Jeff Wolverton
May 14, 2019
Blog

A Little Whiskey Rebellion

“I plainly perceive that the time will come when a shirt shall not be washed without an excise.”— Representative James Jackson of Georgia, speech against the Whiskey Tax delivered on January 5, 1791 in the House of Representatives As with so many other episodes in early American history, the true story of the so-called Whiskey Rebellion has been purposefully scrubbed…
Joe Wolverton
February 22, 2019
Blog

Washington and Lee: Southerners

Abbeville Institute scholar Dr. William Wilson presents a talk on the congruity between Washington and Lee at our 2016 Abbeville Institute Summer School. https://www.youtube.com/watch?v=wkgsJc9KCyQ
William Wilson
February 22, 2018
Blog

Heil to the Chief

A Review of: The American Presidency: An Intellectual History by Forrest McDonald Kansas, 1994. Since the surrender at Appomattox, the South has been virtually excluded from two of the three branches of the national government. We can count on the fingers of one hand the number of Southerners who have been appointed to the Supreme Court or elected to the…
James McClellan
March 16, 2017
Review Posts

The American President: From Cincinnatus to Caesar

The great body of the nation has no real interest in party. — James Fenimore Cooper, The American Democrat, 1838 The American presidency offers many fascinating questions for historical exploration. And by historical exploration I do not mean the all-too-common form of pseudohistory that puts the presidential office at the center of our expe­rience as a people. That scenario in…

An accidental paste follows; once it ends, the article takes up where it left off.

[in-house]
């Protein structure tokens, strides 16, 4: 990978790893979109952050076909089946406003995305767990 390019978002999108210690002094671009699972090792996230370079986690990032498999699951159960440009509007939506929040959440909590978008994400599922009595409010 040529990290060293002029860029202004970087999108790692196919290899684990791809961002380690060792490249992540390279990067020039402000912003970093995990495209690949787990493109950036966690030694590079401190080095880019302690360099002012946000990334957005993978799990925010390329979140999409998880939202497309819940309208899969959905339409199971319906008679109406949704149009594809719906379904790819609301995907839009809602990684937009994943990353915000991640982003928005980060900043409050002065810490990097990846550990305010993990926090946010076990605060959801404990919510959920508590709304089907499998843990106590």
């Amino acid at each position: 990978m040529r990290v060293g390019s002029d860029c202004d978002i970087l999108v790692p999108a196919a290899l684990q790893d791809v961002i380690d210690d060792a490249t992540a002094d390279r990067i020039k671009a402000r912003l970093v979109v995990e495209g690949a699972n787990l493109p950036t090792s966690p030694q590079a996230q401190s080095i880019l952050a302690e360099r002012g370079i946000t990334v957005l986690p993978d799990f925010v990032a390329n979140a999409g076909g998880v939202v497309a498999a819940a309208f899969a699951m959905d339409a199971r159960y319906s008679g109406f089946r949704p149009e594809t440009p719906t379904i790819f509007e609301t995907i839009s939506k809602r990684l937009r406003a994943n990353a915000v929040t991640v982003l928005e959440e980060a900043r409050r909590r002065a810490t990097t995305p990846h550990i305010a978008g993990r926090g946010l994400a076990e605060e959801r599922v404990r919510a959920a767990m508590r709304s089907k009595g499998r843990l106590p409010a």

Clyde Wilson
February 23, 2017
Blog

Washington vs. Lincoln

Abraham Lincoln and George Washington stare silently at one another across the reflecting pool on the National Mall in Washington D.C., their paths inextricably linked by the historians who consider both to be the greatest presidents in American history. One is a monument, a testament to the man and his influence on American history, the other a memorial to the…
Brion McClanahan
February 22, 2017
Blog

Washington’s Rye

Every student of history knows at least a brief sketch of the Whiskey Rebellion of 1794, but most people don't realize that Alexander Hamilton's excise tax on distilled spirits hit George Washington in the wallet as well, albeit years after the rebellion. He owned the largest distillery in Northern Virginia from 1797-1799 and shipped hundreds of gallons of moonshine to Alexandria during the…
Brion McClanahan
September 23, 2016
Review Posts

Women of the Southern Confederacy

Editor's Note: A Mother's Day special dedicated to all Southern wives and mothers, this piece was originally published in 1877 in Bledsoe's The Southern Review. It is strange how we undervalue the historical interest of contemporaneous events, and how careless most persons are of preserving any record of the most stirring incidents that mark their own pathway through life. While…